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TightBinding

This can construct the tight-binding model and calculate energies

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TightBinding.jl

This can construct the tight-binding model and calculate energies in Julia 1.0. This software is released under the MIT License, see LICENSE.

This can

  1. construct the Hamiltonian as a functional of a momentum k.
  2. plot the band structure.
  3. show the crystal structure.
  4. plot the band structure of the finite-width system with one surface or boundary.
  5. [09 Feb. 2019] make surface Hamiltonian from the momentum space Hamiltonian.
  6. [19 Nov. 2019] get DOS data and energy mesh
  7. [22 Jun. 2020] construct a supercell model
  8. [EXPERIMENTAL][22 Jun. 2020] write Wannier90 format.

There is the sample jupyter notebook.

Install

Push "]" to enter the package mode.

add TightBinding

samples

Graphene

Here is a Graphene case

using TightBinding
#Primitive vectors
a1 = [sqrt(3)/2,1/2]
a2= [0,1]
#set lattice
la = set_Lattice(2,[a1,a2])
#add atoms
add_atoms!(la,[1/3,1/3])
add_atoms!(la,[2/3,2/3])

Then we added two atoms (atom 1 and atom 2). We can see the possible hoppings.

show_neighbors(la)

Output is

Possible hoppings
(1,1), x:-1//1, y:-1//1
(1,2), x:-2//3, y:-2//3
(2,2), x:-1//1, y:-1//1
(1,1), x:-1//1, y:0//1
(1,2), x:-2//3, y:1//3
(2,2), x:-1//1, y:0//1
(1,1), x:-1//1, y:1//1
(1,2), x:-2//3, y:4//3
(2,2), x:-1//1, y:1//1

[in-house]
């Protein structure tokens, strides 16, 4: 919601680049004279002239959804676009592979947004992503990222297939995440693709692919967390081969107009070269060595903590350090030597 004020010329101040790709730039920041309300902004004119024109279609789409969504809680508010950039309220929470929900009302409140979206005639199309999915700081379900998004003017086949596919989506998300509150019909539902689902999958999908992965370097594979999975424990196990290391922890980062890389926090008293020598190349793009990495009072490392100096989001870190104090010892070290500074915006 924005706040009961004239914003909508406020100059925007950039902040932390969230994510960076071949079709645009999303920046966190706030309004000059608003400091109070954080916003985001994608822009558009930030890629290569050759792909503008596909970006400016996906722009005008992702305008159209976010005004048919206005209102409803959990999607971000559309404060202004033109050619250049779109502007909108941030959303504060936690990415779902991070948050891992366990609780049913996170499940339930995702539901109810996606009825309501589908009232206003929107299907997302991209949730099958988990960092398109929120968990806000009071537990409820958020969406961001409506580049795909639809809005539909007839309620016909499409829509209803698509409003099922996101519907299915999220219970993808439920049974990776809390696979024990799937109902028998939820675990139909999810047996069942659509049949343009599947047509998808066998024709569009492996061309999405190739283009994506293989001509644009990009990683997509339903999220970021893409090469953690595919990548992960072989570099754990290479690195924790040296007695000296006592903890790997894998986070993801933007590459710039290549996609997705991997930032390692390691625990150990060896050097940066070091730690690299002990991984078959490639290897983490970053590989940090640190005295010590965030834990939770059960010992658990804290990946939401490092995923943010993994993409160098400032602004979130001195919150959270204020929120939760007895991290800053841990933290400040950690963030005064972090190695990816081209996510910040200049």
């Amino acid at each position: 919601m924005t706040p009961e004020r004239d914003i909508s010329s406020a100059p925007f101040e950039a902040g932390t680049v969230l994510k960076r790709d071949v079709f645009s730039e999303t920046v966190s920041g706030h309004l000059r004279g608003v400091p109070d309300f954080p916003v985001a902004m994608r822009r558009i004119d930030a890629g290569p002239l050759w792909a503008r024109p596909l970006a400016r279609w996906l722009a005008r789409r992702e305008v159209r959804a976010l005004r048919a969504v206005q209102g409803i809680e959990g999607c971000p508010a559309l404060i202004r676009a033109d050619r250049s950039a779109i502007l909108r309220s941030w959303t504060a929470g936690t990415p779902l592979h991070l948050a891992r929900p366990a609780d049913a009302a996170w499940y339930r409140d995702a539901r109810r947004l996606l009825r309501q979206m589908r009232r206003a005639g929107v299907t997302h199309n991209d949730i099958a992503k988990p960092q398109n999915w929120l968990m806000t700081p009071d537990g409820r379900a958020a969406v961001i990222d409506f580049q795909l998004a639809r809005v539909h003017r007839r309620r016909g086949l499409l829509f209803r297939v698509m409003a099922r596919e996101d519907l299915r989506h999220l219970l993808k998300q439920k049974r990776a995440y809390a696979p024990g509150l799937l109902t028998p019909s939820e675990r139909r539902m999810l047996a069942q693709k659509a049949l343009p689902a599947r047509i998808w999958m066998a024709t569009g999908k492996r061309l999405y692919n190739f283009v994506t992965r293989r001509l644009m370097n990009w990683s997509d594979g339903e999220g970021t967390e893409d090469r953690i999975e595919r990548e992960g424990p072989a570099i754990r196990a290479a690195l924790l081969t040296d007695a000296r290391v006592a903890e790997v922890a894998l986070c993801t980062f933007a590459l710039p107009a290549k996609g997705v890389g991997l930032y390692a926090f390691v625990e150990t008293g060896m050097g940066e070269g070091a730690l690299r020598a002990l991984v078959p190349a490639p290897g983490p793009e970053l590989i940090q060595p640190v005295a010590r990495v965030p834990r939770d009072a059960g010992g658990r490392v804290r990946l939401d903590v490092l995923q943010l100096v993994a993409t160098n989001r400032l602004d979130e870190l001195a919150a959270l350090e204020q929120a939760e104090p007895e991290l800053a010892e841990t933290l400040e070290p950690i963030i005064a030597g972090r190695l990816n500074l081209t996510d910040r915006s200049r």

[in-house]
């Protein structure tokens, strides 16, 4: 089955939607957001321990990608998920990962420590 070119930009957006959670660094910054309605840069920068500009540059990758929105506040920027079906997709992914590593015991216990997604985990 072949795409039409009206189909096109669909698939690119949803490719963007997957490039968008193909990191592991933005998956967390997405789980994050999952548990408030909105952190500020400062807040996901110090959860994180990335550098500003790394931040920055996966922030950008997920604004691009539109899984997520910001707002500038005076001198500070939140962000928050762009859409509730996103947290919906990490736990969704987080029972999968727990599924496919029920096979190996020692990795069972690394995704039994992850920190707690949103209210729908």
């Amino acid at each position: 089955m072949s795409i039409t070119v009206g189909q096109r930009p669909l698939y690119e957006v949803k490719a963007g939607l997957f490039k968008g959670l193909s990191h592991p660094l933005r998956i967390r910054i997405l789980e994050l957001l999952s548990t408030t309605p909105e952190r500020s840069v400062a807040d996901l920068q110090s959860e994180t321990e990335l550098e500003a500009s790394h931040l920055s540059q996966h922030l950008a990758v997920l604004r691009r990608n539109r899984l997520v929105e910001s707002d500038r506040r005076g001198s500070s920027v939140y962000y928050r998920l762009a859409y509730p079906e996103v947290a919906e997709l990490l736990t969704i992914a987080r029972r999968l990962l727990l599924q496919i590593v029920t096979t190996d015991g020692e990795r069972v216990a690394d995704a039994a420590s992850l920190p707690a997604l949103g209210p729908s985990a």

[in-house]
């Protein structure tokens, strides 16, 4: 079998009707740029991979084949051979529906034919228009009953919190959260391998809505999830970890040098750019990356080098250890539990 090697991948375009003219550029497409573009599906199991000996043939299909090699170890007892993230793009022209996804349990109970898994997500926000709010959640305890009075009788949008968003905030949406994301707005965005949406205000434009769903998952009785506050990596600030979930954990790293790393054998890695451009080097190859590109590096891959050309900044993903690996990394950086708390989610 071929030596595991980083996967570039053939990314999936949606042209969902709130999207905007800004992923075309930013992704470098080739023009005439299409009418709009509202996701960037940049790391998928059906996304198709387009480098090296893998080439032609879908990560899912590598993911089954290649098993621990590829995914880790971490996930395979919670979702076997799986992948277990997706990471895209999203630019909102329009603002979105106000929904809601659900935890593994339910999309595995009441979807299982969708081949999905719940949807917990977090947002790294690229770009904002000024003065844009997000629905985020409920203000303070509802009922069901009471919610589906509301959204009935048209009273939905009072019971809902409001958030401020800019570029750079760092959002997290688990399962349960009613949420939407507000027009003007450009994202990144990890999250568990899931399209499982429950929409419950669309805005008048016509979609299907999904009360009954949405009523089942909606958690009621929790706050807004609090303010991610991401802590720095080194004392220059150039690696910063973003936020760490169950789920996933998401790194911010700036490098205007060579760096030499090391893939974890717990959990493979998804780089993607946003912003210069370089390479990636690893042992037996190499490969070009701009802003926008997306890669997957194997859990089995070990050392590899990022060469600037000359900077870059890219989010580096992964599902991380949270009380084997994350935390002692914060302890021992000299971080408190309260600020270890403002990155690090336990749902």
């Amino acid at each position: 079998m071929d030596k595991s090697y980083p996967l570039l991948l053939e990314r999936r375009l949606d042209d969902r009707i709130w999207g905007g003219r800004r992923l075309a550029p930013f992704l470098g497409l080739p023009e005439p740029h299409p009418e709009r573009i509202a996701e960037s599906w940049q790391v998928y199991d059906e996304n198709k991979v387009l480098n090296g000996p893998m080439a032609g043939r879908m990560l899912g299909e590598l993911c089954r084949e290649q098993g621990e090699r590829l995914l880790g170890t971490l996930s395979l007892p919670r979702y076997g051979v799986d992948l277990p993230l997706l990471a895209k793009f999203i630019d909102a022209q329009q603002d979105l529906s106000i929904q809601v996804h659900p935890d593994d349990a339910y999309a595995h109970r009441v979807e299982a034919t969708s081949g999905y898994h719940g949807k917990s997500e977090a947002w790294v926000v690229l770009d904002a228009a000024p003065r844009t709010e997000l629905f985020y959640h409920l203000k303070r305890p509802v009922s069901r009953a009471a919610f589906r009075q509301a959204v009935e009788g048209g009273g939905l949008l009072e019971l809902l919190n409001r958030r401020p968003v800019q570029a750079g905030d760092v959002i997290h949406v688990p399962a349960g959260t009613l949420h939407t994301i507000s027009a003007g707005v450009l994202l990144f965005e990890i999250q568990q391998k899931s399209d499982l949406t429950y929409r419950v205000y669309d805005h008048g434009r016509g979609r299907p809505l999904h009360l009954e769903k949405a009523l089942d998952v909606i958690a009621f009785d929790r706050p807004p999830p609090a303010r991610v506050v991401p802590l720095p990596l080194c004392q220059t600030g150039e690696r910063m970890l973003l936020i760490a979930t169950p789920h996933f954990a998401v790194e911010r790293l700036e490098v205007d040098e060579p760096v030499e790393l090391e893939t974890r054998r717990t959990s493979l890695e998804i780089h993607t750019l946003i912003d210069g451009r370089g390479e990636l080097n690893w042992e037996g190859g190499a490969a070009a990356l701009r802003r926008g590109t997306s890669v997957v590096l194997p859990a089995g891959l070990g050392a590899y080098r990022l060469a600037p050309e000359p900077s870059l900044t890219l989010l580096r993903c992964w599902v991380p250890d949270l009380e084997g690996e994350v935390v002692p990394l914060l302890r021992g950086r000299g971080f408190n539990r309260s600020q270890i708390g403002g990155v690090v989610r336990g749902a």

(1,1), x:0//1, y:-1//1
(1,2), x:1//3, y:-2//3
(2,2), x:0//1, y:-1//1
(1,1), x:0//1, y:0//1
(1,2), x:1//3, y:1//3
(2,2), x:0//1, y:0//1
(1,1), x:0//1, y:1//1
(1,2), x:1//3, y:4//3
(2,2), x:0//1, y:1//1
(1,1), x:1//1, y:-1//1
(1,2), x:4//3, y:-2//3
(2,2), x:1//1, y:-1//1
(1,1), x:1//1, y:0//1
(1,2), x:4//3, y:1//3
(2,2), x:1//1, y:0//1
(1,1), x:1//1, y:1//1
(2,2), x:1//1, y:1//1

If you want to construct the Graphene, you choose hoppings from atom 1 to atom 2:

#construct hoppings
t = 1.0
add_hoppings!(la,-t,1,2,[1/3,1/3])
add_hoppings!(la,-t,1,2,[-2/3,1/3])
add_hoppings!(la,-t,1,2,[1/3,-2/3])
using Plots
#show the lattice structure
plot_lattice_2d(la)

68747470733a2f2f71696974612d696d6167652d73746f72652e73332e616d617a6f6e6177732e636f6d2f302f3234363131332f37346633306563662d356137632d643337362d393235642d6561663563343634376362632e706e67

using Plots
# Density of states
nk = 100 #numer ob meshes. nk^d meshes are used. d is a dimension.
plot_DOS(la, nk)

68747470733a2f2f71696974612d696d6167652d73746f72652e73332e616d617a6f6e6177732e636f6d2f302f3234363131332f39343635643263312d643466332d333634372d363036652d3836626263313462313530622e706e67

[19 Nov. 2019] We can get DOS data and energy mesh.

nk = 100 #numer ob meshes. nk^d meshes are used. d is a dimension.
hist = get_DOS(la, nk)
println(hist.weights) #DOS data
println(hist.edges[1]) #energy mesh
using Plots
plot(hist.edges[1][2:end] .- hist.edges[1].step.hi/2,hist.weights)
#show the band structure
klines = set_Klines()
kmin = [0,0]
kmax = [2π/sqrt(3),0]
add_Kpoints!(klines,kmin,kmax,"G","K")

kmin = [2π/sqrt(3),0]
kmax = [2π/sqrt(3),2π/3]
add_Kpoints!(klines,kmin,kmax,"K","M")

kmin = [2π/sqrt(3),2π/3]
kmax = [0,0]
add_Kpoints!(klines,kmin,kmax,"M","G")
calc_band_plot(klines,la)

68747470733a2f2f71696974612d696d6167652d73746f72652e73332e616d617a6f6e6177732e636f6d2f302f3234363131332f32616530653833392d633239642d333166332d336533332d3136343164376431636230382e706e67

Graphene nano-ribbon

using Plots
#We have already constructed atoms and hoppings.
#We add the line to plot
klines = set_Klines()
kmin = [-π]
kmax = [π]
add_Kpoints!(klines,kmin,kmax,"-pi","pi")
#We consider the periodic boundary condition along the primitive vector
direction = 1
#Periodic boundary condition